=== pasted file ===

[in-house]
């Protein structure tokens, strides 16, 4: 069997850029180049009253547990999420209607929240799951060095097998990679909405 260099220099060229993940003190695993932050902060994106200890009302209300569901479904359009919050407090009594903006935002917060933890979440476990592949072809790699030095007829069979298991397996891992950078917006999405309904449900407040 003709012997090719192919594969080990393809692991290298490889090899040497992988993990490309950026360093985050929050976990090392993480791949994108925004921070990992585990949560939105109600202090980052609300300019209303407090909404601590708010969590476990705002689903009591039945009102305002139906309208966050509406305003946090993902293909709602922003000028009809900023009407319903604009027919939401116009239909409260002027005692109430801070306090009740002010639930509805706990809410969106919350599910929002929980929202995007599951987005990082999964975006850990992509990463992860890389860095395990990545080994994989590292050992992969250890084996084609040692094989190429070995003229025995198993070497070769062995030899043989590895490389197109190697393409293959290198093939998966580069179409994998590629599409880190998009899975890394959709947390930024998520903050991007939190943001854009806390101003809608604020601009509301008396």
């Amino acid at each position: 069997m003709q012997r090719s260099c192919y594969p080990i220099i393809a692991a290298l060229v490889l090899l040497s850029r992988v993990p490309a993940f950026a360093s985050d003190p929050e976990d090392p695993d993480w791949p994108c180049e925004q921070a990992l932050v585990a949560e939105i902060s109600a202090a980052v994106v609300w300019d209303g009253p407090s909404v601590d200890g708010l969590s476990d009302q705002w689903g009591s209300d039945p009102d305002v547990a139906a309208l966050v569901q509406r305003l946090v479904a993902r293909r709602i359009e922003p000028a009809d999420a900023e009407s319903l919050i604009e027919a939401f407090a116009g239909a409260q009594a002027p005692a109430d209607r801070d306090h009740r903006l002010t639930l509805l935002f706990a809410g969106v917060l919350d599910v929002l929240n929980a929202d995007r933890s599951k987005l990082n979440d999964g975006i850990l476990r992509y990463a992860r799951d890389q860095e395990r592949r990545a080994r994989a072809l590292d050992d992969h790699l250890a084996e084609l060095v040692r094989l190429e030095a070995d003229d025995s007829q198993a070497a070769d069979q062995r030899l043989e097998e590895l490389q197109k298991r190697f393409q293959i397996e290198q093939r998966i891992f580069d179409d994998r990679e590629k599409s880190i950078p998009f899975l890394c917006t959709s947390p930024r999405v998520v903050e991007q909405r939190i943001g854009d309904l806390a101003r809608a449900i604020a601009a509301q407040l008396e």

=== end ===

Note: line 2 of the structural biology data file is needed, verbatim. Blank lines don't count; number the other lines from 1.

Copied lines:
């Protein structure tokens, strides 16, 4: 069997850029180049009253547990999420209607929240799951060095097998990679909405 260099220099060229993940003190695993932050902060994106200890009302209300569901479904359009919050407090009594903006935002917060933890979440476990592949072809790699030095007829069979298991397996891992950078917006999405309904449900407040 003709012997090719192919594969080990393809692991290298490889090899040497992988993990490309950026360093985050929050976990090392993480791949994108925004921070990992585990949560939105109600202090980052609300300019209303407090909404601590708010969590476990705002689903009591039945009102305002139906309208966050509406305003946090993902293909709602922003000028009809900023009407319903604009027919939401116009239909409260002027005692109430801070306090009740002010639930509805706990809410969106919350599910929002929980929202995007599951987005990082999964975006850990992509990463992860890389860095395990990545080994994989590292050992992969250890084996084609040692094989190429070995003229025995198993070497070769062995030899043989590895490389197109190697393409293959290198093939998966580069179409994998590629599409880190998009899975890394959709947390930024998520903050991007939190943001854009806390101003809608604020601009509301008396």